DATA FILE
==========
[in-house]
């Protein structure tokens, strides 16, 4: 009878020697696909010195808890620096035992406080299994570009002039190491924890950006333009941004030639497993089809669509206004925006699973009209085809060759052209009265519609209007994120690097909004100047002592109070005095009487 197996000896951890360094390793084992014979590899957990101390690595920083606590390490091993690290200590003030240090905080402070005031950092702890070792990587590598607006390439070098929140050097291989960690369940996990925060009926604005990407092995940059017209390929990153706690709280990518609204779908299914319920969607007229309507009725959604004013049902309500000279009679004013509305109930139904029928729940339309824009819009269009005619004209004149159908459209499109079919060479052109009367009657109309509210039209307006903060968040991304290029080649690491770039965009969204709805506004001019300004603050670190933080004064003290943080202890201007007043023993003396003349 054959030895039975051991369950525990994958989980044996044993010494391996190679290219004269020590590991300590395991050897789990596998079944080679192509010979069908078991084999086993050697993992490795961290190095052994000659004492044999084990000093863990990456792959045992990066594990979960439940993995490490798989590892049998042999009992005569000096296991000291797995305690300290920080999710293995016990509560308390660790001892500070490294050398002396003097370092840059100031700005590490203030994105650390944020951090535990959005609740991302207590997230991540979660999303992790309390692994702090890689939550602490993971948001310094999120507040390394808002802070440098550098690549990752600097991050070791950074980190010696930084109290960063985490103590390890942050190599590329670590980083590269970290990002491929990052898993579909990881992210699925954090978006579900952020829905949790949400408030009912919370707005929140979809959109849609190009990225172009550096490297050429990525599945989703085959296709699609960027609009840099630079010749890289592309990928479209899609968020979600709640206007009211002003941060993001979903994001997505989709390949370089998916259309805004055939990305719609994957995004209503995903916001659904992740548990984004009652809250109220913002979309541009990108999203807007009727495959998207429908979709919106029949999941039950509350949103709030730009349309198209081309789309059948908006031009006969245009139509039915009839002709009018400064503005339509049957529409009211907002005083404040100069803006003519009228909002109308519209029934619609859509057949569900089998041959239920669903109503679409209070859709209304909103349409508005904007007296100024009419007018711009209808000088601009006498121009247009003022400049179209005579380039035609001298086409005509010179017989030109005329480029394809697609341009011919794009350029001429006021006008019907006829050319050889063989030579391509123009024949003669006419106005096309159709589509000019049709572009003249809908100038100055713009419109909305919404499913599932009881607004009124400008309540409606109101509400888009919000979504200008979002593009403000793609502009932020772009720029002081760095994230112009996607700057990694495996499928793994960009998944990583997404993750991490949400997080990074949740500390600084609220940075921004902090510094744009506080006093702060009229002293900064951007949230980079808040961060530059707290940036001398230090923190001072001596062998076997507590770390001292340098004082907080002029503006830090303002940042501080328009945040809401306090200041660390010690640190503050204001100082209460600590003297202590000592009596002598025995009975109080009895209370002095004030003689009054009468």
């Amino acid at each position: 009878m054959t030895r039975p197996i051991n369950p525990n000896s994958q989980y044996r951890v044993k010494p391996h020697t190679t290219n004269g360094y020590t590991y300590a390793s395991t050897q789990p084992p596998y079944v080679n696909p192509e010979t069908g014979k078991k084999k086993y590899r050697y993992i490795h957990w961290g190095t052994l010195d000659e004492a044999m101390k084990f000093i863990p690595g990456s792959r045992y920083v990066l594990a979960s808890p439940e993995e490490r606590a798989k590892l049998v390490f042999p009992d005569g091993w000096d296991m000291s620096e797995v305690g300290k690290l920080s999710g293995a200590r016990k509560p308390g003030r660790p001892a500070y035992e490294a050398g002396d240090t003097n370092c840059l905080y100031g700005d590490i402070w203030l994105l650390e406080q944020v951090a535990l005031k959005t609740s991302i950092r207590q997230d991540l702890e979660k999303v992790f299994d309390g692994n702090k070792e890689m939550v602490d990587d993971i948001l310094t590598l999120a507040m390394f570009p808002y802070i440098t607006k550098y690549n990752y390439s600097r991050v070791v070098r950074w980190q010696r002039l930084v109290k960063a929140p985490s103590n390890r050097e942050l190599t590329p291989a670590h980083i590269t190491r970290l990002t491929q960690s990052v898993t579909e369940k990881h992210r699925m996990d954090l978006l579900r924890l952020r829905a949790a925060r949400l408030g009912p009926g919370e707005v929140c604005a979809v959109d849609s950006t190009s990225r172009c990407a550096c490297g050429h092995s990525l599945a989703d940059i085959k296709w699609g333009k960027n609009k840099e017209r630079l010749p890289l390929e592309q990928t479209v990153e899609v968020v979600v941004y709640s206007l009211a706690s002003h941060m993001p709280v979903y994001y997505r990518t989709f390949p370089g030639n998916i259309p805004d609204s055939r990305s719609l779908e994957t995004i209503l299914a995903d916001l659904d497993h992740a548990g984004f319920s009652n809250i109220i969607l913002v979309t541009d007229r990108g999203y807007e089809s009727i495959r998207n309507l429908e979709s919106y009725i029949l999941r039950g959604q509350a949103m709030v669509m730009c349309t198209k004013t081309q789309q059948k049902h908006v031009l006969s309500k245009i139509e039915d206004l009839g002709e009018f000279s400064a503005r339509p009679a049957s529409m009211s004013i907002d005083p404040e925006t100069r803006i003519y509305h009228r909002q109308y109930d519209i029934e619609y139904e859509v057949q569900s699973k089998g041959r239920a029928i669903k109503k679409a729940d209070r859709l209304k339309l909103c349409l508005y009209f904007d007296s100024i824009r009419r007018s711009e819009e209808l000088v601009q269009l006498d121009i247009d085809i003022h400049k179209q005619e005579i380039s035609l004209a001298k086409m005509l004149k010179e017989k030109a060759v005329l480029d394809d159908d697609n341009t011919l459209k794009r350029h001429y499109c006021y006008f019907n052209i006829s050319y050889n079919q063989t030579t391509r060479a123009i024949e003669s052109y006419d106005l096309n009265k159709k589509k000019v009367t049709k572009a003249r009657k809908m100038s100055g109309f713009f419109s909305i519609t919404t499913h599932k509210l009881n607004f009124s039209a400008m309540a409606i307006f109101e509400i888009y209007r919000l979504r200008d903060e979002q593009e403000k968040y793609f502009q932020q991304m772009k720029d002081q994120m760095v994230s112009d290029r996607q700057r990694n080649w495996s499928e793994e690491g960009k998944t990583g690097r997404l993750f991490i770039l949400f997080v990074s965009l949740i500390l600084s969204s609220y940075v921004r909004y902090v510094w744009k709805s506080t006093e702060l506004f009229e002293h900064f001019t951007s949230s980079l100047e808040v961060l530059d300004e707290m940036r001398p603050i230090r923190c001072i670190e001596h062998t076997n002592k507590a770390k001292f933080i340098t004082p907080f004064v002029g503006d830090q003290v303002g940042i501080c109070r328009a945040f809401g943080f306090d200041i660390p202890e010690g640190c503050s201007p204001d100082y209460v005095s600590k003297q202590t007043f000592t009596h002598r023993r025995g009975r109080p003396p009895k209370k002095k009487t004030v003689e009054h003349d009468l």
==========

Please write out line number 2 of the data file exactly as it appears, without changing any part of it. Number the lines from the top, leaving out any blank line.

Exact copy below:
């Protein structure tokens, strides 16, 4: 009878020697696909010195808890620096035992406080299994570009002039190491924890950006333009941004030639497993089809669509206004925006699973009209085809060759052209009265519609209007994120690097909004100047002592109070005095009487 197996000896951890360094390793084992014979590899957990101390690595920083606590390490091993690290200590003030240090905080402070005031950092702890070792990587590598607006390439070098929140050097291989960690369940996990925060009926604005990407092995940059017209390929990153706690709280990518609204779908299914319920969607007229309507009725959604004013049902309500000279009679004013509305109930139904029928729940339309824009819009269009005619004209004149159908459209499109079919060479052109009367009657109309509210039209307006903060968040991304290029080649690491770039965009969204709805506004001019300004603050670190933080004064003290943080202890201007007043023993003396003349 054959030895039975051991369950525990994958989980044996044993010494391996190679290219004269020590590991300590395991050897789990596998079944080679192509010979069908078991084999086993050697993992490795961290190095052994000659004492044999084990000093863990990456792959045992990066594990979960439940993995490490798989590892049998042999009992005569000096296991000291797995305690300290920080999710293995016990509560308390660790001892500070490294050398002396003097370092840059100031700005590490203030994105650390944020951090535990959005609740991302207590997230991540979660999303992790309390692994702090890689939550602490993971948001310094999120507040390394808002802070440098550098690549990752600097991050070791950074980190010696930084109290960063985490103590390890942050190599590329670590980083590269970290990002491929990052898993579909990881992210699925954090978006579900952020829905949790949400408030009912919370707005929140979809959109849609190009990225172009550096490297050429990525599945989703085959296709699609960027609009840099630079010749890289592309990928479209899609968020979600709640206007009211002003941060993001979903994001997505989709390949370089998916259309805004055939990305719609994957995004209503995903916001659904992740548990984004009652809250109220913002979309541009990108999203807007009727495959998207429908979709919106029949999941039950509350949103709030730009349309198209081309789309059948908006031009006969245009139509039915009839002709009018400064503005339509049957529409009211907002005083404040100069803006003519009228909002109308519209029934619609859509057949569900089998041959239920669903109503679409209070859709209304909103349409508005904007007296100024009419007018711009209808000088601009006498121009247009003022400049179209005579380039035609001298086409005509010179017989030109005329480029394809697609341009011919794009350029001429006021006008019907006829050319050889063989030579391509123009024949003669006419106005096309159709589509000019049709572009003249809908100038100055713009419109909305919404499913599932009881607004009124400008309540409606109101509400888009919000979504200008979002593009403000793609502009932020772009720029002081760095994230112009996607700057990694495996499928793994960009998944990583997404993750991490949400997080990074949740500390600084609220940075921004902090510094744009506080006093702060009229002293900064951007949230980079808040961060530059707290940036001398230090923190001072001596062998076997507590770390001292340098004082907080002029503006830090303002940042501080328009945040809401306090200041660390010690640190503050204001100082209460600590003297202590000592009596002598025995009975109080009895209370002095004030003689009054009468």